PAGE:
Brazil's black market pipeline: Gangs hijack Petrobras' oil, fuel
By Rodrigo Viga Gaier
RIO DE JANEIRO (Reuters) - In September, police investigating a wave of killings in the northern Rio de Janeiro suburbs followed a tip to the isolated scrubland near the massive Duque de Caxias oil refinery.
Police presumed the killings were linked to turf battles between criminal gangs in the run-up to municipal elections the following month.
They found a different explanation buried beneath the grass: a system of tubes to siphon fuel from underground pipelines leading from the refinery, owned by state-run oil company Petrobras (PETR4.SA: Quote).
Some of the killings, police said, were part of a power struggle between rival gangs earnings millions of dollars a year from stealing crude oil, diesel and gasoline and selling it on a thriving black market.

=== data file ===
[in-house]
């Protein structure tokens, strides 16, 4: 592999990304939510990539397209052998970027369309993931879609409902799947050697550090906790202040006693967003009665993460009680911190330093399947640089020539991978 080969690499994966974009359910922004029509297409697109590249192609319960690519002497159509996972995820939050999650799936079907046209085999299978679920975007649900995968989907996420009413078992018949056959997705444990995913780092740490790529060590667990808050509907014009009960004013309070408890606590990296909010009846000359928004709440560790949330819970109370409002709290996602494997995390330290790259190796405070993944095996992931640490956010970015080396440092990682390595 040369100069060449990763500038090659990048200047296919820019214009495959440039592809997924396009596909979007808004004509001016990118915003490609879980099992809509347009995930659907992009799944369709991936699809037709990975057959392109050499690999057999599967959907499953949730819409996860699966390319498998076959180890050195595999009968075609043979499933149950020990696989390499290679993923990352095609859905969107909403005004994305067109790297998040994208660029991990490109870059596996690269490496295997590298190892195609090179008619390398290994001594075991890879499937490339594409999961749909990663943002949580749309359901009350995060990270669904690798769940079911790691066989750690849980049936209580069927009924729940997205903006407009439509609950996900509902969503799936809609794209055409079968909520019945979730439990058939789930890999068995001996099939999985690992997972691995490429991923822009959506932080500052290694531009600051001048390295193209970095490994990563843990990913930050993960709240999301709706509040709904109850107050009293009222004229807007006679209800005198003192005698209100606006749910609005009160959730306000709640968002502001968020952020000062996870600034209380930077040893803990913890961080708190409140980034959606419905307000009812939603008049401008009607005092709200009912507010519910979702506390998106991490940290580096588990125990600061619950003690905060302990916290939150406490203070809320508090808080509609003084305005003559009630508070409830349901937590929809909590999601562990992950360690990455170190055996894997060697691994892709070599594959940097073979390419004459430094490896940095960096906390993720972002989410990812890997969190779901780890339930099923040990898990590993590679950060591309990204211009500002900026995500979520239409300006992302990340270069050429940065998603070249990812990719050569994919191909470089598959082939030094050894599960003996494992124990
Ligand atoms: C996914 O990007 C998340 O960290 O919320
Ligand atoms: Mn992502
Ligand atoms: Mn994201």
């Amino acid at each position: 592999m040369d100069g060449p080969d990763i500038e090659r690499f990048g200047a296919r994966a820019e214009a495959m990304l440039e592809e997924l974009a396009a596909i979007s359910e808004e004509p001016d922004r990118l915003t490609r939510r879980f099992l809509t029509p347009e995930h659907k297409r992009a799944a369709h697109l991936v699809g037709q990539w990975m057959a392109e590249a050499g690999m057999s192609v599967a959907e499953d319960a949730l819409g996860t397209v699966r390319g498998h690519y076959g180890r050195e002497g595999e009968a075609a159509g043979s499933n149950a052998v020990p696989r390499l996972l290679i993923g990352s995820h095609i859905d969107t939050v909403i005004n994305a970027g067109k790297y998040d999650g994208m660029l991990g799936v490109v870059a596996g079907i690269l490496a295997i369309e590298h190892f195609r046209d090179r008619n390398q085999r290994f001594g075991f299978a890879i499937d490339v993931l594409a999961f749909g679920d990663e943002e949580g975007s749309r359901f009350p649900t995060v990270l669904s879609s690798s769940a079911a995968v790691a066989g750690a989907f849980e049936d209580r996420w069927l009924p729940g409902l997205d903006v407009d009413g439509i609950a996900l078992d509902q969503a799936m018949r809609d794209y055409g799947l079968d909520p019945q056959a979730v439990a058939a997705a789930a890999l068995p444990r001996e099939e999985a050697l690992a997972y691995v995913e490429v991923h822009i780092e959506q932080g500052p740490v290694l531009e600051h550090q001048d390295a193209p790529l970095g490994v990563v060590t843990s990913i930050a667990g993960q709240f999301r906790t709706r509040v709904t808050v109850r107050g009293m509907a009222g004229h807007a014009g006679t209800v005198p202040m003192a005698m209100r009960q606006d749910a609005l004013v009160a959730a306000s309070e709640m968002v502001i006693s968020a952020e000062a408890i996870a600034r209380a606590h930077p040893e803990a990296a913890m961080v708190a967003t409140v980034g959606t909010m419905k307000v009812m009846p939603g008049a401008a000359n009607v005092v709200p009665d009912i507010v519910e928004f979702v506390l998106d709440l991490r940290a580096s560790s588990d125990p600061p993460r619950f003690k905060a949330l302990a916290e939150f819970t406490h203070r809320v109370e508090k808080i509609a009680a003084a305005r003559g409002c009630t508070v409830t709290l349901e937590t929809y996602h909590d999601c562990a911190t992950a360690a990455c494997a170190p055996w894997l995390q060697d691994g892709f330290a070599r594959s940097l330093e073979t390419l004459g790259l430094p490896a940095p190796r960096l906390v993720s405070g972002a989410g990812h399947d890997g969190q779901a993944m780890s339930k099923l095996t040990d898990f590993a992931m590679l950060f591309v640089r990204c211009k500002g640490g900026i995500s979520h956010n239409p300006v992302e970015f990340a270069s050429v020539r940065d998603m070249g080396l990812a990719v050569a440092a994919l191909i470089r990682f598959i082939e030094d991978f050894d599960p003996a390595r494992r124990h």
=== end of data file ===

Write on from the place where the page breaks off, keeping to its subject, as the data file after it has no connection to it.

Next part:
The discovery highlighted a fast-growing criminal enterprise in Brazil's oil heartland, between Rio de Janeiro and Sao Paulo. From just one recorded incident in 2014, the number of thefts and attempted thefts from Petrobras rose to 14 in 2015 - before jumping five-fold to 73 last year, the company told Reuters.
The racket is part of a larger crime wave in Brazil, and especially Rio, amid the country's worst recession on record.
Investigators believe the oil and fuel thefts were masterminded by the city's powerful militias - often made up of retired or off-duty cops - as they seek to move away from terror and violence to lower-profile crimes following a crackdown by authorities in recent years.
The thieves' methods range from hijacking tanker trucks to tapping the company's more than 11,000 kilometers of pipelines - and processing stolen crude at their own secret refineries. Continued...